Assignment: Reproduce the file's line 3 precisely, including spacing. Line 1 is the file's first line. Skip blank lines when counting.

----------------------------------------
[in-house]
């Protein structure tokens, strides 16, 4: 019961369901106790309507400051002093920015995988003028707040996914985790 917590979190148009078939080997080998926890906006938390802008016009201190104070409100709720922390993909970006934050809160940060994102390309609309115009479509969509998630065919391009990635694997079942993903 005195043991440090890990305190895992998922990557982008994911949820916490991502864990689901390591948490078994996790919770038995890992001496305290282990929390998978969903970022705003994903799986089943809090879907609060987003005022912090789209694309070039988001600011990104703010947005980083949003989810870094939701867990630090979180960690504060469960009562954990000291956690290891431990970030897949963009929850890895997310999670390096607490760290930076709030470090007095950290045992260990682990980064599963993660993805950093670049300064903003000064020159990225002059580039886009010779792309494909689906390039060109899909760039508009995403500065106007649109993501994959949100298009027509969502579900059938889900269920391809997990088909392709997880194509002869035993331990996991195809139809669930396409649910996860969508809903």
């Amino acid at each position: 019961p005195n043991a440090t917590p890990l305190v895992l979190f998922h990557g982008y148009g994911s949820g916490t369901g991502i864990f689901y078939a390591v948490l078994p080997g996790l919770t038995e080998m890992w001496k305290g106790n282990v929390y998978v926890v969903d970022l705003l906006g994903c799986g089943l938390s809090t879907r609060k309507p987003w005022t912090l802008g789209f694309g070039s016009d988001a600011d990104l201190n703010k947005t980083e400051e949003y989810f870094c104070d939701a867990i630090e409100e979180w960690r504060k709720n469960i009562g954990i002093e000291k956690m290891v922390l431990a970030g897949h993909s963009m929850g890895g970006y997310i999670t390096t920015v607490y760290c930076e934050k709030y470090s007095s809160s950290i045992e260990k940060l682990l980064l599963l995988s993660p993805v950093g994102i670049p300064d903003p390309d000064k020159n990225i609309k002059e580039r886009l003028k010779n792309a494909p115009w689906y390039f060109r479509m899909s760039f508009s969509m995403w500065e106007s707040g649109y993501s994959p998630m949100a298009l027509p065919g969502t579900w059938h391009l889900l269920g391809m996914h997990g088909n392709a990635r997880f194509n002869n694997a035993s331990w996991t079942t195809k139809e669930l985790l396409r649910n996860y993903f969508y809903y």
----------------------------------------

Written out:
């Amino acid at each position: 019961p005195n043991a440090t917590p890990l305190v895992l979190f998922h990557g982008y148009g994911s949820g916490t369901g991502i864990f689901y078939a390591v948490l078994p080997g996790l919770t038995e080998m890992w001496k305290g106790n282990v929390y998978v926890v969903d970022l705003l906006g994903c799986g089943l938390s809090t879907r609060k309507p987003w005022t912090l802008g789209f694309g070039s016009d988001a600011d990104l201190n703010k947005t980083e400051e949003y989810f870094c104070d939701a867990i630090e409100e979180w960690r504060k709720n469960i009562g954990i002093e000291k956690m290891v922390l431990a970030g897949h993909s963009m929850g890895g970006y997310i999670t390096t920015v607490y760290c930076e934050k709030y470090s007095s809160s950290i045992e260990k940060l682990l980064l599963l995988s993660p993805v950093g994102i670049p300064d903003p390309d000064k020159n990225i609309k002059e580039r886009l003028k010779n792309a494909p115009w689906y390039f060109r479509m899909s760039f508009s969509m995403w500065e106007s707040g649109y993501s994959p998630m949100a298009l027509p065919g969502t579900w059938h391009l889900l269920g391809m996914h997990g088909n392709a990635r997880f194509n002869n694997a035993s331990w996991t079942t195809k139809e669930l985790l396409r649910n996860y993903f969508y809903y």